Monday, October 29, 2007

Celebrate Halloween Montessori Style: Activity and Curriculum Ideas

NAMC montessori halloween activities history pumpkinsThe observance of Halloween originates back to the ancient Celtic New Year’s festival, celebrated on November 1, which marked the end of the harvest and the beginning of a cold, dark winter. The Celts believed that on the night before the New Year, the worlds between the living and the dead were blurred and that ghosts returned to earth on this night to cause trouble and damage crops. Druid priests built huge bonfires where people gathered to burn crops and offer animal sacrifices to the ancient deities. During the celebrations, the Celts usually wore costumes made from the skins and head of animals.

During the 400 years that the Romans ruled ancient Celtic lands, they incorporated Samhain into their two fall festivals: Feralia and Pomona. Feralia was the feast held to commemorate the passing of the dead, while Pomona was the goddess of fruit and trees. Pomona’s symbol was the apple, thus providing a tie to “bobbing for apples” as well as caramel and candy apple treats to modern Halloween. Read on for more interesting history, and some fun and Montessori appropriate Halloween activity ideas.

Celebrate Halloween Montessori Style: Activity and Curriculum Ideas


In the 7th century, Pope Boniface IV declared November 1 as All Saints Day, a day to honor saints and martyrs. It is widely thought that this was in an attempt to replace the Celtic celebration with a church-sanctioned holiday. Later, in 1000 A.D., the church proclaimed November 2 as All Souls Day, a day to honor the dead. This was celebrated similarly to Samhain, with bonfires and dressing up in costumes such as angels, devils, and saints.

Today, in the United States, Halloween is celebrated by children dressing up in whimsical (or sometimes scary) costumes, going door-to-door crying out “Trick-or-Treat” as their neighbors hand out candy.
While many Montessori schools are conflicted about celebrating Halloween due to the ever increasing predominance of violent costumes, there are many ways to celebrate Halloween and the fall harvest in your Montessori classroom.

Trick-or-Treating for UNICEF. Started in 1950 by a Philadelphia youth group, this has now evolved into a nationwide effort to support UNICEF. The UNICEF fundraising kit is for grades K-6 and children will feel empowered as they help children around the world. (UNICEF's mission is to "provide special protection for the most disadvantaged children: victims of war, disasters, extreme poverty, all forms of violence and exploitation, and those with disabilities".)

Study the lifecycle of pumpkins. Lori Borne has a beautiful matching card activity (and it’s free!) at the Montessori for Everyone website.

Visit a local farm, orchard, or pumpkin patch. Look for ones that have apples or pumpkins to pick and offer samples of apple cider for the children to enjoy. Hayrides are also a great option.

Contemporary costumes can be scary and violent. Rather than banning costumes at school, the younger ones can have a “storybook character” dress up day, where everyone comes dressed as a favorite character from a story book. Older children can have a “Mystery History” day where they chose a theme or time period in history and chose a person from that theme to research. They then invite their parents and present a short speech in character and costume. Based on the research presented (and the costume) parents then guess who it is they represent.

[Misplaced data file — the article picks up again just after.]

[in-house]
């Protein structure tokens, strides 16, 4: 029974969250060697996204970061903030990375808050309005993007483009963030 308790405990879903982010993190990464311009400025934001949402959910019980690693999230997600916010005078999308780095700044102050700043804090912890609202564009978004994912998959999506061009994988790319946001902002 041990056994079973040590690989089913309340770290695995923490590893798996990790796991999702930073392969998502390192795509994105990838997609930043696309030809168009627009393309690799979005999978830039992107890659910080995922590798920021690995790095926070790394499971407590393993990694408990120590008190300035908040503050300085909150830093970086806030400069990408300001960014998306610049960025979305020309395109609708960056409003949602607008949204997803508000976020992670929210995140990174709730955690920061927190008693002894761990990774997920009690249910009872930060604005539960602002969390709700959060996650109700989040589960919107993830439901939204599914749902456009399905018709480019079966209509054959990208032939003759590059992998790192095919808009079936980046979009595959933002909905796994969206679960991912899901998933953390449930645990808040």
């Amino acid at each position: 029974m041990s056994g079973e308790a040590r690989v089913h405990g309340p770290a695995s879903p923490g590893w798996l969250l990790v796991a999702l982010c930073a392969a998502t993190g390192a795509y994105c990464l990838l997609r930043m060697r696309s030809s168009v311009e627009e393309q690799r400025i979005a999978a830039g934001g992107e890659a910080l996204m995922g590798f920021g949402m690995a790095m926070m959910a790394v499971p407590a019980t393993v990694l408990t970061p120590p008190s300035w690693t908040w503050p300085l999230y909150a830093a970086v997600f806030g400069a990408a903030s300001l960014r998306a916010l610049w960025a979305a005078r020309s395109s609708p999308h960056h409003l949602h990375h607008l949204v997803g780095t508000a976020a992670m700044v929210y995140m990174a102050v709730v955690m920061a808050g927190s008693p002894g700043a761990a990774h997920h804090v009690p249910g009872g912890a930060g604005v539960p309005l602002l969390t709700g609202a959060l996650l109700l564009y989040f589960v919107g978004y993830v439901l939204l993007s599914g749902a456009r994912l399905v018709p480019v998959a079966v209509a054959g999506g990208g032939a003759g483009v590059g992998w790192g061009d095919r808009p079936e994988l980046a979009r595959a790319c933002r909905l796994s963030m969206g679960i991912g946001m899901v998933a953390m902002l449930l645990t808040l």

A popular sugar-free snack can be made by roasting pumpkin seeds.

Roasted Pumpkin Seeds
  • Separate the seeds of one pumpkin from the flesh and ‘strings’
  • In a large bowl of water, wash them well, rubbing them between your hands.
  • Spread on paper towels to dry
  • Preheat oven to 325F
  • Spread dry seeds on a cookie sheet and lightly brush them with 4 Tablespoons melted butter or vegetable oil
  • Sprinkle with a mixture of 1 teaspoon cinnamon, ½ teaspoon ground ginger, ½ teaspoon of salt, and ½ teaspoon of allspice
  • Bake in oven for 30-40 minutes, or until golden brown
  • Let cool before eating

As much as possible, NAMC’s web blog reflects the Montessori curriculum as provided in its teacher training programs. We realize and respect that Montessori schools are unique and may vary their schedules and offerings in accordance with the needs of their individual communities. We hope that our readers will find our articles useful and inspiring as a contribution to the global Montessori community. © the North American Montessori Center - originally posted in its entirety at Montessori Teacher Training on Monday, October 29, 2007.

1 comment:

  1. We offer an alternative on October 31 at school. We celebrate International Day, which is a day to share the diversity of cultures that we enjoy in our school community and throughout the country. Performers present dances, songs, and performances. The children dress up in cultural costumes. The week leading up is filled with parents and other visitors, who share different elements of their culture.

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